THE END OF ADVERTISING AS WE KNOW IT

Sergio Zyman, Author, Armin A. Brott, With
Sergio Zyman, Author, Armin A. Brott, With with Armin Brott. Wiley $27.95 (239p) ISBN 978-0-471-22581-2
Reviewed on: 07/22/2002
Release date: 09/01/2002
Ebook - 239 pages - 978-0-470-35003-4
Paperback - 239 pages - 978-0-471-42966-1
Open Ebook - 239 pages - 978-1-280-36369-6
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Zyman began his career in an advertising agency, worked his way up to become the chief marketing officer of Coca-Cola and now runs his own marketing consulting firm. Readers might expect him to be a friend of the advertising industry, having played on both sides. But he doesn't hold his punches, particularly when it comes to the industry's recent emphasis on shock value, a trend that is also mocked by another new book, The Fall of Advertising & the Rise of PR, reviewed below. The nearly simultaneous publication of both books should concern ad execs who've based their campaigns on irony and nonsense. Their work might win ad industry awards, but it does little to sell products, both of these books argue. Zyman also advises marketing managers on such esoteric decisions as whether to tap a dead celebrity for a TV spot or to trust in fads like "viral marketing." Frequent references to last year's terrorist attacks make the book feel up to date, but sometimes result in jarring passages, such as, "Right after the September 11 attacks, Pepsi started having a little trouble keeping consumers interested in the message." No kidding. Zyman addresses chief executives and marketing managers directly, counseling them to get tough on their ad agencies and base their evaluation of the agency's work on whether it sells products or services, not on whether it generates buzz. Seems like obvious advice, but judging by recent commercials, Zyman's thorough, thoughtful words might be the kick-in-the-pants the industry needs. Illus. (Sept. 27)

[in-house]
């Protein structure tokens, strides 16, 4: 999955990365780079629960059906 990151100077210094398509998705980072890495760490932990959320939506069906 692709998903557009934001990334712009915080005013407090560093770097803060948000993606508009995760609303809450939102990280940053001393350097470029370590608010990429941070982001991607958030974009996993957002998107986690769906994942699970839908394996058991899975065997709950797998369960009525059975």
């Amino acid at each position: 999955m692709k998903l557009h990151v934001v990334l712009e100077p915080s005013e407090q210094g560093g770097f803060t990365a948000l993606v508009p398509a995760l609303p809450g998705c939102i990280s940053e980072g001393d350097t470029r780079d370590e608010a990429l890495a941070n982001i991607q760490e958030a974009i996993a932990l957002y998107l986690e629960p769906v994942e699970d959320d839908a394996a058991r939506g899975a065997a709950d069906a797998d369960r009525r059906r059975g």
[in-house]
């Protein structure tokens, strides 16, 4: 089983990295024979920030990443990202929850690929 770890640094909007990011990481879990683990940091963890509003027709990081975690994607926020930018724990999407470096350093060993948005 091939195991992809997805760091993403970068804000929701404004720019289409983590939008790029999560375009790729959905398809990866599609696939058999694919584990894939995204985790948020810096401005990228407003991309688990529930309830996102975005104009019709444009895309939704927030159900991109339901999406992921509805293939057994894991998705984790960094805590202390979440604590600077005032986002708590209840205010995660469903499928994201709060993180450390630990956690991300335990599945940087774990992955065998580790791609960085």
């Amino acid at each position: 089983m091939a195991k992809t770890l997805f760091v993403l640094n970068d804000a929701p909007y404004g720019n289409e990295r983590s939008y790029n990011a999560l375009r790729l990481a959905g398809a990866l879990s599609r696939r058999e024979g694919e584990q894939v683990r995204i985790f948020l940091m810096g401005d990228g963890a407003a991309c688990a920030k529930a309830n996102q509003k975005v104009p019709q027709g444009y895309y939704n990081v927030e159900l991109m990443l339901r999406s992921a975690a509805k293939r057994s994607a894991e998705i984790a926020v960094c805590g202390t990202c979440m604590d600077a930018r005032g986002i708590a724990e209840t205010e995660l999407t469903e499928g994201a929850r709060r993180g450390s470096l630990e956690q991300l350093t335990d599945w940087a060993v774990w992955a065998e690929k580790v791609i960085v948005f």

Forecast: The cover photo—of Zyman staring sage-like out at the reader—might work, as he is well known in his field, although he's not exactly a familiar face to the public at large. While the book is aimed primarily at CEOs and marketing managers inside companies, advertising and PR execs will want to read it, too.

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